Avon Profit Climbs, Dividend Raised

Avon Products Inc. (AVP) said Tuesday fourth-quarter profit rose 11 percent, driven by international sales as its U.S. business continued to struggle.

Profit at the direct seller of beauty products climbed to $288.8 million, or 61 cents per share, matching Wall Street's expectations, up from $261.3 million, or 55 cents a share, a year earlier.

Avon also said it would raise its quarterly dividend 18 percent to 16.5 cents per share and plans to repurchase $1 billion of its common stock over the next five years.

Net sales rose 10 percent to $2.286 billion, just ahead of analysts' mean expectation for sales of about $2.284 billion, according to Reuters Estimates.

U.S. sales fell 5 percent, as expected, due mainly to a decline in non-beauty products. U.S. operating profit plunged 24 percent to $101 million on the drop in sales, costs to revamp the non-beauty lineup and continued cost pressures.

Shares of Avon, which are up about 37 percent in the past year, were 10 cents higher at $42.32 on the New York Stock Exchange (search).

While there was growth overall, problems in the U.S. market "should limit upside on the stock," said Deutsche Bank analyst William Schmitz, who maintained his "hold" rating and $40 price target on Avon.

Avon, whose product lines include Anew and Skin-So-Soft (search), is ridding itself of the toy business and introducing other items, such as plus-size intimate apparel. It will also soon promote lower-priced items with a "beauty on a budget" section of its catalog that lists items costing less than $10.

Amid efforts to increase sales of non-beauty items, Avon's U.S. representatives will start selling Playtex and Bali bras, made by Sara Lee Corp. (SLE), in the third quarter.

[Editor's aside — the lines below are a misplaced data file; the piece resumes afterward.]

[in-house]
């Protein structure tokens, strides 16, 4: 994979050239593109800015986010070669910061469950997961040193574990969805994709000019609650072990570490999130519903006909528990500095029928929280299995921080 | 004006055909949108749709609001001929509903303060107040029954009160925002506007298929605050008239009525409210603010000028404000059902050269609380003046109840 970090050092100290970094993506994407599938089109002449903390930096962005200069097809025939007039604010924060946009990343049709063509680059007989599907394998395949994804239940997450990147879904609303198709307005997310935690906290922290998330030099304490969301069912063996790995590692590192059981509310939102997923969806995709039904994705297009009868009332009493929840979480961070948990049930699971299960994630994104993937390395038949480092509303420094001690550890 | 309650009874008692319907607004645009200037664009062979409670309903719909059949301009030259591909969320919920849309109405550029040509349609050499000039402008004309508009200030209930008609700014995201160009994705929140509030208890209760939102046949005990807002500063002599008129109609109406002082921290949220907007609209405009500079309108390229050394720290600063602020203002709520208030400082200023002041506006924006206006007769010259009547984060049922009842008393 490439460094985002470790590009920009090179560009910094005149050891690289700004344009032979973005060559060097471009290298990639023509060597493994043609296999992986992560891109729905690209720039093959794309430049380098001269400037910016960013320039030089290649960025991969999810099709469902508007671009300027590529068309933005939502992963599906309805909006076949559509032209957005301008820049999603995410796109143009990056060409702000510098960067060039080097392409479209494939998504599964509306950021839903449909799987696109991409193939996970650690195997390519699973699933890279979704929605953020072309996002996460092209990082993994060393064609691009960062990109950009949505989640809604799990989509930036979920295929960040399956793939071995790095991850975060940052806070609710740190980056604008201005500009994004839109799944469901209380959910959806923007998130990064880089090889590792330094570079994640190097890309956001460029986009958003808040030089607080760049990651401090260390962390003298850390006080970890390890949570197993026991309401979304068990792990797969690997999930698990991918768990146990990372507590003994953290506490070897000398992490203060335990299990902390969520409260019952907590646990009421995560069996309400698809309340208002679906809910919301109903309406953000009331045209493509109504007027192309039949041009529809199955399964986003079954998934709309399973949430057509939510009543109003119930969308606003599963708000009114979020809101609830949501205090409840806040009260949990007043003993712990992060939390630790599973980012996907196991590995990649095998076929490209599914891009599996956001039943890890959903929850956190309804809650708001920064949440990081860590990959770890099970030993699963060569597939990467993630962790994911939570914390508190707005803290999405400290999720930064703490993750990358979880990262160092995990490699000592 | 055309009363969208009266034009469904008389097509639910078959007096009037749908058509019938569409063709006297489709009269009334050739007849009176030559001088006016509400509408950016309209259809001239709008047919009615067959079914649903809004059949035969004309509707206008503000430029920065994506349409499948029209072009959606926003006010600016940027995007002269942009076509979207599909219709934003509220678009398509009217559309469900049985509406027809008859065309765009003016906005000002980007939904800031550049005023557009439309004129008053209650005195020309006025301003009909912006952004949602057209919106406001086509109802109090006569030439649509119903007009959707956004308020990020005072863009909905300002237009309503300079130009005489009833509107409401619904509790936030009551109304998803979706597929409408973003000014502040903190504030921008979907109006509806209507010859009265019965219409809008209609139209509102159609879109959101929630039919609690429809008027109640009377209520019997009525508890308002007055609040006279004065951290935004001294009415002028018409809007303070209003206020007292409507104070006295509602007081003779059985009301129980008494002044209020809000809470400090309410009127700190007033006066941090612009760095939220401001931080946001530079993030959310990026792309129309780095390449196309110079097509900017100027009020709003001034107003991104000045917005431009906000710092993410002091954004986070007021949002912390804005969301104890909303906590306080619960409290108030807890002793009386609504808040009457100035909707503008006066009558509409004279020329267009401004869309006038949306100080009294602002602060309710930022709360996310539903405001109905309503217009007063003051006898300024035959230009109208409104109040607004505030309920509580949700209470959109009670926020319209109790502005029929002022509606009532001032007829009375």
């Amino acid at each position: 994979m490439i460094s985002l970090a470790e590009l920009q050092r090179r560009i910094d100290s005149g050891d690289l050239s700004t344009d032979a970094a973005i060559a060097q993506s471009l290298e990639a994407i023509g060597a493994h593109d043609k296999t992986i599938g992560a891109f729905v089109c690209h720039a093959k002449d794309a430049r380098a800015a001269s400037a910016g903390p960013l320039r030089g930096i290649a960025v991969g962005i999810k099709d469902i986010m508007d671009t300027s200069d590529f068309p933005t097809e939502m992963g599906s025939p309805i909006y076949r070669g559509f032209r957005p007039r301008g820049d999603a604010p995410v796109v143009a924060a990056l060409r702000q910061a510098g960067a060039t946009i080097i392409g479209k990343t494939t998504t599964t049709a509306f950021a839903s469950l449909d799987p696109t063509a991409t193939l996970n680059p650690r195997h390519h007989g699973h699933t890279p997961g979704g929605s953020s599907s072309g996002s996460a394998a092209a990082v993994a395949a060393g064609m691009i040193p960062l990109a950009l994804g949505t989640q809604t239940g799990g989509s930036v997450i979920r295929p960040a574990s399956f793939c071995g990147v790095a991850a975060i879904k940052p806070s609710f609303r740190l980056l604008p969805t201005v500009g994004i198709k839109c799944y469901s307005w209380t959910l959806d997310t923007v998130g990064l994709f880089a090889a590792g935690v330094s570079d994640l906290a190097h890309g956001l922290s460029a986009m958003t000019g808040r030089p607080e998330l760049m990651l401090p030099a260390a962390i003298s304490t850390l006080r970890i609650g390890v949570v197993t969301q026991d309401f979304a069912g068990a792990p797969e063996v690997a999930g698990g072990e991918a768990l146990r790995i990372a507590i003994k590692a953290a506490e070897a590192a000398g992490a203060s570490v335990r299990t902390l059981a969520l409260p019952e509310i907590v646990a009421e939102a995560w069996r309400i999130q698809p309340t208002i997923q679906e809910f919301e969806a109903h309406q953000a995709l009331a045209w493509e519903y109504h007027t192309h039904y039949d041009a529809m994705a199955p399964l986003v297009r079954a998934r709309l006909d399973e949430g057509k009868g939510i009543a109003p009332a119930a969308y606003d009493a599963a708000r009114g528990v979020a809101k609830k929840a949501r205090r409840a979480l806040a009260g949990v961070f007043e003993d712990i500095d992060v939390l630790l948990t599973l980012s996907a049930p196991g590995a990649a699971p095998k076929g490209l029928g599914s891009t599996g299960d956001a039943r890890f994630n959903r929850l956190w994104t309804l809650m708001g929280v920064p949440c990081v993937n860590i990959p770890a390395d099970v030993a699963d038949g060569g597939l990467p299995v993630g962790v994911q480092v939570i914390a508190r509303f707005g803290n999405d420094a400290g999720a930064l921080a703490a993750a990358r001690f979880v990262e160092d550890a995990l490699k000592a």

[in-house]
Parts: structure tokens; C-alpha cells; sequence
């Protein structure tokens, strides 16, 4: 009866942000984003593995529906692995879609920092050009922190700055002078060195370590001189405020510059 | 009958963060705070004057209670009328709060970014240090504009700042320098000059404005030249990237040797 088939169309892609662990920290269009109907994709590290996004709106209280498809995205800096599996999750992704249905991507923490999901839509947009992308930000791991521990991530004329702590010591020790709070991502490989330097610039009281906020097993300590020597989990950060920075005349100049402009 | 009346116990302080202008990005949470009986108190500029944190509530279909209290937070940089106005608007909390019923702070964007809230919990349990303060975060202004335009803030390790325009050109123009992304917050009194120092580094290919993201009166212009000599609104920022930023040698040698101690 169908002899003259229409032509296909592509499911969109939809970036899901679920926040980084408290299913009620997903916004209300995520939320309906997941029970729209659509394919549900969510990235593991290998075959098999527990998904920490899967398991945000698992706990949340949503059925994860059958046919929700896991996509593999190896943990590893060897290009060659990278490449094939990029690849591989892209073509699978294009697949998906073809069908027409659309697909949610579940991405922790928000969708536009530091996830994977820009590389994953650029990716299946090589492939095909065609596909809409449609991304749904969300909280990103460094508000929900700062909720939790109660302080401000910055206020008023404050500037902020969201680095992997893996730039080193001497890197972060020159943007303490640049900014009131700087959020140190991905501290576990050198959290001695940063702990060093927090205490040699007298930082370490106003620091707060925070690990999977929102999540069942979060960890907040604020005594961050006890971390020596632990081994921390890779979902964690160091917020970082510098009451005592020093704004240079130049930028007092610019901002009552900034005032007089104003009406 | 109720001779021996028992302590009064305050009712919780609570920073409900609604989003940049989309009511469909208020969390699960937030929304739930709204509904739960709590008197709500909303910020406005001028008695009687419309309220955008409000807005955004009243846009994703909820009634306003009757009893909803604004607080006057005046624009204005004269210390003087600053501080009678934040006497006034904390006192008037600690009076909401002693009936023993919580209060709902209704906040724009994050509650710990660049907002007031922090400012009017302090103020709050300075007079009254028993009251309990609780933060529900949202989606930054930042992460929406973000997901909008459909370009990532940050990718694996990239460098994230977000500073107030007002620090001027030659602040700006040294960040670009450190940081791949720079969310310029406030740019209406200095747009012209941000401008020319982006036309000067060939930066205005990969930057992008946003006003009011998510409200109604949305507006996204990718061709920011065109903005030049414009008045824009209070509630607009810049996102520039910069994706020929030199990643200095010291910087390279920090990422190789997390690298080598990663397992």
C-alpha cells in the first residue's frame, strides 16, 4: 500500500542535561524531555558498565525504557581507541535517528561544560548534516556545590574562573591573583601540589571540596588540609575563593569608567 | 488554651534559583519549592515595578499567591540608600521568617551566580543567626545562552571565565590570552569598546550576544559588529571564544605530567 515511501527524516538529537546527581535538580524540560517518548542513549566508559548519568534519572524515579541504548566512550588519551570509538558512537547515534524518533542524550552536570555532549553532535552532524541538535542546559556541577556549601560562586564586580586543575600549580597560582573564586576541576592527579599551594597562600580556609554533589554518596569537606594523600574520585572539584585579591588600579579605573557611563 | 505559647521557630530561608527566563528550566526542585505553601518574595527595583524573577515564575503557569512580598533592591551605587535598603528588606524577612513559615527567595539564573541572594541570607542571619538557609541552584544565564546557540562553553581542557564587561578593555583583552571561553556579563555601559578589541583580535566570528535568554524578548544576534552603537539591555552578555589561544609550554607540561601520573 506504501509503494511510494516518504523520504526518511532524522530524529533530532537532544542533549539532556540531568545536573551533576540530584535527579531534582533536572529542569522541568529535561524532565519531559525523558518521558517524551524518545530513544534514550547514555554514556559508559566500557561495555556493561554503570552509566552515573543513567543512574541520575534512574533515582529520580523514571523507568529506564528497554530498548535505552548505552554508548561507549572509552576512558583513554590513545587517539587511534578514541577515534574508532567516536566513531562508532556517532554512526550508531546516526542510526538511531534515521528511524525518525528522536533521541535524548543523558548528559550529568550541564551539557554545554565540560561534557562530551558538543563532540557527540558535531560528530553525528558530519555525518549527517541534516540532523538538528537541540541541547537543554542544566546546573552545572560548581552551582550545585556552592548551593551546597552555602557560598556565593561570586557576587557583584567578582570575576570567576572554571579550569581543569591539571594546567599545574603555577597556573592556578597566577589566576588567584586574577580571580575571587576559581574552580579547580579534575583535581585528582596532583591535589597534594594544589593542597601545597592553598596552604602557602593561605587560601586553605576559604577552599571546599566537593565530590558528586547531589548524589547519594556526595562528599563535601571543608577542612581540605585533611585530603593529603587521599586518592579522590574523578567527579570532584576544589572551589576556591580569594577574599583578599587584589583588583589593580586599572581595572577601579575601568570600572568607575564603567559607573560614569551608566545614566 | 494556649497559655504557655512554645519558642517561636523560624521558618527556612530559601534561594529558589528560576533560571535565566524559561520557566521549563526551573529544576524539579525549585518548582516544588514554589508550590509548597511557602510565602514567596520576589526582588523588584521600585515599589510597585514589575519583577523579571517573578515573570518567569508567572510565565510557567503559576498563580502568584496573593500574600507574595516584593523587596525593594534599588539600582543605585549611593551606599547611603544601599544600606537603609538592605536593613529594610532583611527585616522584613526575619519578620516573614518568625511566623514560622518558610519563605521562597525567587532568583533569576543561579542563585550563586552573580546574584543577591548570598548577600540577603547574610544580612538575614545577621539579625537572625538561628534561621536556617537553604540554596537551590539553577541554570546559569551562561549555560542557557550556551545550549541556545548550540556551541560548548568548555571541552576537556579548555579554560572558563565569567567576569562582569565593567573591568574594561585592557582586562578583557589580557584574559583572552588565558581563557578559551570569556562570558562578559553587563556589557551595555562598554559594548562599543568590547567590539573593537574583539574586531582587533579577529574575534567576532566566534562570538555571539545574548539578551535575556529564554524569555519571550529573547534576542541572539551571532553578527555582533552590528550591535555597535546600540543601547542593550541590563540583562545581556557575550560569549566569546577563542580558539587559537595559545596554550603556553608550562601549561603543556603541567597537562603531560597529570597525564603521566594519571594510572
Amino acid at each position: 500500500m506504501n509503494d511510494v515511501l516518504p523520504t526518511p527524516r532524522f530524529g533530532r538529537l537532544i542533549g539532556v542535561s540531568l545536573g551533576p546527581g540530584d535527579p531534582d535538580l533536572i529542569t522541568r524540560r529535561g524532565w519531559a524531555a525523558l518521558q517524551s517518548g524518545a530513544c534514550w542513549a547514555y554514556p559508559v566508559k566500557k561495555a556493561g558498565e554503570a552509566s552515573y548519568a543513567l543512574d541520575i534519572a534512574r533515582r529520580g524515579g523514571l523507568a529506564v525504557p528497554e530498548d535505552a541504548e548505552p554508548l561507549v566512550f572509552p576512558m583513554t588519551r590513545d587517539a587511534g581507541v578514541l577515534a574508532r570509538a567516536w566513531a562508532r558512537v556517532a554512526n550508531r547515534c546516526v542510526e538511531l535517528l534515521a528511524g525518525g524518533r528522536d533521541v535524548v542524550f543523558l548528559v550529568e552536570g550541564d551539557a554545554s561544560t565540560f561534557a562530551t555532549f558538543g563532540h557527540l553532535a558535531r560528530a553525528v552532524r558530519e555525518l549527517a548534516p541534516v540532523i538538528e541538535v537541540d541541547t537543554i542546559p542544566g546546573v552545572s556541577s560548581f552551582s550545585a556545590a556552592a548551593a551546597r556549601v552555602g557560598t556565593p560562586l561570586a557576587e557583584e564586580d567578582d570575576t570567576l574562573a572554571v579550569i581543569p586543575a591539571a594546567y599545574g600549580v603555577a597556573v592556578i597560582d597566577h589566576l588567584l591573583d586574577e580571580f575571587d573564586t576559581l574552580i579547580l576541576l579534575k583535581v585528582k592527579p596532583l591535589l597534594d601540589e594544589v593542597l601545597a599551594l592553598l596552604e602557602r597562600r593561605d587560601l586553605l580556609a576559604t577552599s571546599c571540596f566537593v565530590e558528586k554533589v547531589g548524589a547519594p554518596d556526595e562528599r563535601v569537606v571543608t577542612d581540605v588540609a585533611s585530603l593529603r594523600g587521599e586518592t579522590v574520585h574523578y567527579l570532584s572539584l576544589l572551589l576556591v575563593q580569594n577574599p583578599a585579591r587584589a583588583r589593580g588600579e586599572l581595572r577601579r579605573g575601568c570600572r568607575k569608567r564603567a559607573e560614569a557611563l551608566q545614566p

Sara Lee will handle logistics such as inventory and shipping, Avon Chairman and Chief Executive Andrea Jung (search) said during a conference call. That setup differs from a similar pact Avon had with Warnaco in the mid-1990s.

"It's just an opportunity to expand distribution channels," Sara Lee spokeswoman Julie Ketay said. "You can buy on the Internet, you can buy at retail stores and now you can buy in the comfort of your own home."

Avon will determine the pricing, Ketay said.

Avon said it still expects to earn $1.95 to $2 per share this year, in line with analysts' mean expectation of $1.97.

Avon expects first-quarter earnings of about 35 cents per share, matching Wall Street's mean target and up from 31 cents in the 2004 quarter.

The number of active representatives selling Avon's products rose at least 10 percent in every region in the fourth quarter except the United States, where active representatives fell 2 percent. Avon had forecast that growth in active U.S. representatives would fall slightly in the quarter.

"With active reps down 2 percent, there are few signs the business has begun to turn, despite a full pipeline of initiatives to drive growth," Schmitz said in a note.

The number of active representatives is a key measure for Avon, which has 4.9 million sales representatives worldwide.

In Europe, sales rose 26 percent, with a 36-percent jump in operating profit. Excluding the impact of currency translation, sales rose 16 percent in Europe.

In Latin America, sales rose 12 percent and operating profit was up 11 percent, led by strength in Brazil and Venezuela, the company said. Sales in local currencies were up 14 percent in the region.

Sales and operating profit each rose 9 percent in Asia Pacific, with sales in local currencies up 7 percent.

Avon forecast 2005 international revenue growth in the mid-teens and operating profit growth of more than 20 percent, driven by Russia, China, Turkey and Brazil. The company still expects U.S. revenue to fall slightly this year and resume growth in 2006.